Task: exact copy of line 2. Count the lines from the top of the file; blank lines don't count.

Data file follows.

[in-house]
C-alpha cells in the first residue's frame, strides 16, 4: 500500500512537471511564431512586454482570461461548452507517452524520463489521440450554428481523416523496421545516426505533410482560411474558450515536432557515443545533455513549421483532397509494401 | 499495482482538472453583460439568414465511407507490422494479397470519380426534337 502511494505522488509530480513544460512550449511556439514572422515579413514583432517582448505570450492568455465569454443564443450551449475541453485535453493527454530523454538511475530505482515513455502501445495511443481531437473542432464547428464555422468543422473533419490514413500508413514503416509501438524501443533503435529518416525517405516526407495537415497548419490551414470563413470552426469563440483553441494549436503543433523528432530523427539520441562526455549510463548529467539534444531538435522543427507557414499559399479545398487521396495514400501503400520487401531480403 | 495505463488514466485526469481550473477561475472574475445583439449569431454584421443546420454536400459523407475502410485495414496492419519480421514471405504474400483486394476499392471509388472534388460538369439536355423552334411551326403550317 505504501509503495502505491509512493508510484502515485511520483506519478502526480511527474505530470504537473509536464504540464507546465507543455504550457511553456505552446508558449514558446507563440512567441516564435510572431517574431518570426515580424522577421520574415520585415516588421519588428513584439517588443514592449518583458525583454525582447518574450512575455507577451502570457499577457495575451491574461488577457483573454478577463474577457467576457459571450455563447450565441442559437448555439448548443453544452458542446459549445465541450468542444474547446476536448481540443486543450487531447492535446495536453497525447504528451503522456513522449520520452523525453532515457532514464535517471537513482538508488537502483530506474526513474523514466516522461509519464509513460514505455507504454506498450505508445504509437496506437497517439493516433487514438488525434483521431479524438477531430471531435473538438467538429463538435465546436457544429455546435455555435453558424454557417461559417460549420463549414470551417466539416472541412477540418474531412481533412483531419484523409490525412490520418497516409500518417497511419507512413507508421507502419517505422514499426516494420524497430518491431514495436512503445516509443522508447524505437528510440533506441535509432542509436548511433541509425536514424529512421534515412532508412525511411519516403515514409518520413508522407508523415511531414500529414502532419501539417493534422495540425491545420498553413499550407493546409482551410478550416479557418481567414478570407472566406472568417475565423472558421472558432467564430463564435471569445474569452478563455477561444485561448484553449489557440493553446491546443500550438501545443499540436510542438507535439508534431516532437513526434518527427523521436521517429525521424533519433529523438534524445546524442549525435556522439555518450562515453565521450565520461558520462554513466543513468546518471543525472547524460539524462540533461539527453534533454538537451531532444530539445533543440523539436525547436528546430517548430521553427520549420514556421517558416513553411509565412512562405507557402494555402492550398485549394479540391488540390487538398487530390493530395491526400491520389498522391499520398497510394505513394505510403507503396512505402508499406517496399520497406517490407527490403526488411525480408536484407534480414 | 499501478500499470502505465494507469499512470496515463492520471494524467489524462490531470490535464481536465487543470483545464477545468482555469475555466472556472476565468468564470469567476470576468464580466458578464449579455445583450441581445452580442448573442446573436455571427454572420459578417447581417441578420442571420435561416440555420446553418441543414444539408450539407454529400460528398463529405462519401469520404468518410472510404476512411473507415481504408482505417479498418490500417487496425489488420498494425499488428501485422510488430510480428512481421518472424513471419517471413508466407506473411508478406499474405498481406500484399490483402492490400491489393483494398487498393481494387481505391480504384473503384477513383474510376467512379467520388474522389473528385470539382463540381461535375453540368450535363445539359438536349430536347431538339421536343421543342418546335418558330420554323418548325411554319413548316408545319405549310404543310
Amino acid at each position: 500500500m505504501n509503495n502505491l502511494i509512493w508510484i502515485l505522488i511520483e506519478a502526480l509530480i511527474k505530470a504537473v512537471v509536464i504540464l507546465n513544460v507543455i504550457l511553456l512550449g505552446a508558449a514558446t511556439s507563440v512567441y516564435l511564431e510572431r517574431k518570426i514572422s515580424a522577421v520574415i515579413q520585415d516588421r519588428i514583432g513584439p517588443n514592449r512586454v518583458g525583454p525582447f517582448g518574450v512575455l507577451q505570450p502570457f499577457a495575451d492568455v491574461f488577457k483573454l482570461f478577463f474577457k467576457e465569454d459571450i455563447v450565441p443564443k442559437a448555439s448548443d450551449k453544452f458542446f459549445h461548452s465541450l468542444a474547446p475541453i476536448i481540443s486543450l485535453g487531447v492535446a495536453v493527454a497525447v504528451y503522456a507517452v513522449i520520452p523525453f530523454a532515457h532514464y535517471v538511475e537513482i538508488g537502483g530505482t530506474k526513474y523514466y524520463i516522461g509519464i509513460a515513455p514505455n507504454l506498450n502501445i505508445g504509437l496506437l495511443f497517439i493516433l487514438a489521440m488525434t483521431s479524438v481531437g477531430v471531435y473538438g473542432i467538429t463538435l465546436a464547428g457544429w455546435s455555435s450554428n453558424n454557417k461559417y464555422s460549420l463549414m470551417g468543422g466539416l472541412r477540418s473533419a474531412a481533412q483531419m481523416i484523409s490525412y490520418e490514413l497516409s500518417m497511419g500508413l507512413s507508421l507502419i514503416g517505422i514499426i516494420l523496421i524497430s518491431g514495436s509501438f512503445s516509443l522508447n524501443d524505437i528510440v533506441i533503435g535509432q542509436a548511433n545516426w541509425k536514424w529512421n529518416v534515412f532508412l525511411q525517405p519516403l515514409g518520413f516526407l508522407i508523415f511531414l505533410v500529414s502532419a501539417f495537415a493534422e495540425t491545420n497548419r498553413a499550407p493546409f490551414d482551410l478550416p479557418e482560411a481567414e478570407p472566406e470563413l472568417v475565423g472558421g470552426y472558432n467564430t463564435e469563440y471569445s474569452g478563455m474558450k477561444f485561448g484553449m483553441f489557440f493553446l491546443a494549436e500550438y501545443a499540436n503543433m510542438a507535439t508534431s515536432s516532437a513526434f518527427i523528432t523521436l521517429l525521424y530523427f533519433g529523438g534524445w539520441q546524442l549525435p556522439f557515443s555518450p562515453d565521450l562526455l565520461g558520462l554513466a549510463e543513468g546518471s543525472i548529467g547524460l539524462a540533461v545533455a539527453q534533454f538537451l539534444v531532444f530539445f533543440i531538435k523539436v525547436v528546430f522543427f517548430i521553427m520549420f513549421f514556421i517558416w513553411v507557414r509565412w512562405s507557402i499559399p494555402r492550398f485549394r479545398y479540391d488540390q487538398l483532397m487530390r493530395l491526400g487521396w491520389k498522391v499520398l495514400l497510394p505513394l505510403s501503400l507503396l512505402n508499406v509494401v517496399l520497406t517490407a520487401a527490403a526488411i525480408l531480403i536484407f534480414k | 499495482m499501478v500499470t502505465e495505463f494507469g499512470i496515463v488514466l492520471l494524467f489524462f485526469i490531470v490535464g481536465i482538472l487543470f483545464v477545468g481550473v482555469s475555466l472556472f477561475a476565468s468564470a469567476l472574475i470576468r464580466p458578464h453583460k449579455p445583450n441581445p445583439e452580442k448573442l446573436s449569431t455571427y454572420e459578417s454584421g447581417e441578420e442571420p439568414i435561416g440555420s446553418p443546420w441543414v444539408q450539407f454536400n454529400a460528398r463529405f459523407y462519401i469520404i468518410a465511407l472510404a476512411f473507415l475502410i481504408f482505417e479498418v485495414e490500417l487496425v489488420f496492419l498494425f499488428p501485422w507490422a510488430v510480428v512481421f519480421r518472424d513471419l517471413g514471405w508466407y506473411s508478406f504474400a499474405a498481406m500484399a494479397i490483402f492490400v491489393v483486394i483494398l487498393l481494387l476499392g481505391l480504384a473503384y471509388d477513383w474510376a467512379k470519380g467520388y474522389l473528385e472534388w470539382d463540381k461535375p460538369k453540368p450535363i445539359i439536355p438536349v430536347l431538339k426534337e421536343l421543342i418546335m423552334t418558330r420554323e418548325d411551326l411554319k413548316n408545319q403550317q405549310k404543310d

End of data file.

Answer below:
C-alpha cells in the first residue's frame, strides 16, 4: 500500500512537471511564431512586454482570461461548452507517452524520463489521440450554428481523416523496421545516426505533410482560411474558450515536432557515443545533455513549421483532397509494401 | 499495482482538472453583460439568414465511407507490422494479397470519380426534337 502511494505522488509530480513544460512550449511556439514572422515579413514583432517582448505570450492568455465569454443564443450551449475541453485535453493527454530523454538511475530505482515513455502501445495511443481531437473542432464547428464555422468543422473533419490514413500508413514503416509501438524501443533503435529518416525517405516526407495537415497548419490551414470563413470552426469563440483553441494549436503543433523528432530523427539520441562526455549510463548529467539534444531538435522543427507557414499559399479545398487521396495514400501503400520487401531480403 | 495505463488514466485526469481550473477561475472574475445583439449569431454584421443546420454536400459523407475502410485495414496492419519480421514471405504474400483486394476499392471509388472534388460538369439536355423552334411551326403550317 505504501509503495502505491509512493508510484502515485511520483506519478502526480511527474505530470504537473509536464504540464507546465507543455504550457511553456505552446508558449514558446507563440512567441516564435510572431517574431518570426515580424522577421520574415520585415516588421519588428513584439517588443514592449518583458525583454525582447518574450512575455507577451502570457499577457495575451491574461488577457483573454478577463474577457467576457459571450455563447450565441442559437448555439448548443453544452458542446459549445465541450468542444474547446476536448481540443486543450487531447492535446495536453497525447504528451503522456513522449520520452523525453532515457532514464535517471537513482538508488537502483530506474526513474523514466516522461509519464509513460514505455507504454506498450505508445504509437496506437497517439493516433487514438488525434483521431479524438477531430471531435473538438467538429463538435465546436457544429455546435455555435453558424454557417461559417460549420463549414470551417466539416472541412477540418474531412481533412483531419484523409490525412490520418497516409500518417497511419507512413507508421507502419517505422514499426516494420524497430518491431514495436512503445516509443522508447524505437528510440533506441535509432542509436548511433541509425536514424529512421534515412532508412525511411519516403515514409518520413508522407508523415511531414500529414502532419501539417493534422495540425491545420498553413499550407493546409482551410478550416479557418481567414478570407472566406472568417475565423472558421472558432467564430463564435471569445474569452478563455477561444485561448484553449489557440493553446491546443500550438501545443499540436510542438507535439508534431516532437513526434518527427523521436521517429525521424533519433529523438534524445546524442549525435556522439555518450562515453565521450565520461558520462554513466543513468546518471543525472547524460539524462540533461539527453534533454538537451531532444530539445533543440523539436525547436528546430517548430521553427520549420514556421517558416513553411509565412512562405507557402494555402492550398485549394479540391488540390487538398487530390493530395491526400491520389498522391499520398497510394505513394505510403507503396512505402508499406517496399520497406517490407527490403526488411525480408536484407534480414 | 499501478500499470502505465494507469499512470496515463492520471494524467489524462490531470490535464481536465487543470483545464477545468482555469475555466472556472476565468468564470469567476470576468464580466458578464449579455445583450441581445452580442448573442446573436455571427454572420459578417447581417441578420442571420435561416440555420446553418441543414444539408450539407454529400460528398463529405462519401469520404468518410472510404476512411473507415481504408482505417479498418490500417487496425489488420498494425499488428501485422510488430510480428512481421518472424513471419517471413508466407506473411508478406499474405498481406500484399490483402492490400491489393483494398487498393481494387481505391480504384473503384477513383474510376467512379467520388474522389473528385470539382463540381461535375453540368450535363445539359438536349430536347431538339421536343421543342418546335418558330420554323418548325411554319413548316408545319405549310404543310